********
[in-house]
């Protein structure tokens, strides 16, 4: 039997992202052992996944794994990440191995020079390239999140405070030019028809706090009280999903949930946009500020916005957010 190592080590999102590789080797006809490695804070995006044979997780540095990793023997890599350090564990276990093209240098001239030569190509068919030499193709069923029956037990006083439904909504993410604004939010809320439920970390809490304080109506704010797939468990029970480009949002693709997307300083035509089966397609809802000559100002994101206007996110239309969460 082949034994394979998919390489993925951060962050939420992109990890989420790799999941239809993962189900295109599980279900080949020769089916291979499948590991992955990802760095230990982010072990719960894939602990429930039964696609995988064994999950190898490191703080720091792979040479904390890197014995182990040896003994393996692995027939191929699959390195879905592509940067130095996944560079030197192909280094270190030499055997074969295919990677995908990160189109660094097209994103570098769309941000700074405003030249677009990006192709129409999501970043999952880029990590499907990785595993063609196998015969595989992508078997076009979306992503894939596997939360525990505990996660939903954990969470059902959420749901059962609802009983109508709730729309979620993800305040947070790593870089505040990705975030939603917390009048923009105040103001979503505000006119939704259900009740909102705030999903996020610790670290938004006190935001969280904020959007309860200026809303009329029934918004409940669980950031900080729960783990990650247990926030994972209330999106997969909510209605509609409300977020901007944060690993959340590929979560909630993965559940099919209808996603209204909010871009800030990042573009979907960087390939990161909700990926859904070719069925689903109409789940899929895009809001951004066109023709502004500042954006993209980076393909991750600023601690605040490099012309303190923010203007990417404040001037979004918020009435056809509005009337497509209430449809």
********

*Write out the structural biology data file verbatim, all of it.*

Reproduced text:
[in-house]
């Protein structure tokens, strides 16, 4: 039997992202052992996944794994990440191995020079390239999140405070030019028809706090009280999903949930946009500020916005957010 190592080590999102590789080797006809490695804070995006044979997780540095990793023997890599350090564990276990093209240098001239030569190509068919030499193709069923029956037990006083439904909504993410604004939010809320439920970390809490304080109506704010797939468990029970480009949002693709997307300083035509089966397609809802000559100002994101206007996110239309969460 082949034994394979998919390489993925951060962050939420992109990890989420790799999941239809993962189900295109599980279900080949020769089916291979499948590991992955990802760095230990982010072990719960894939602990429930039964696609995988064994999950190898490191703080720091792979040479904390890197014995182990040896003994393996692995027939191929699959390195879905592509940067130095996944560079030197192909280094270190030499055997074969295919990677995908990160189109660094097209994103570098769309941000700074405003030249677009990006192709129409999501970043999952880029990590499907990785595993063609196998015969595989992508078997076009979306992503894939596997939360525990505990996660939903954990969470059902959420749901059962609802009983109508709730729309979620993800305040947070790593870089505040990705975030939603917390009048923009105040103001979503505000006119939704259900009740909102705030999903996020610790670290938004006190935001969280904020959007309860200026809303009329029934918004409940669980950031900080729960783990990650247990926030994972209330999106997969909510209605509609409300977020901007944060690993959340590929979560909630993965559940099919209808996603209204909010871009800030990042573009979907960087390939990161909700990926859904070719069925689903109409789940899929895009809001951004066109023709502004500042954006993209980076393909991750600023601690605040490099012309303190923010203007990417404040001037979004918020009435056809509005009337497509209430449809």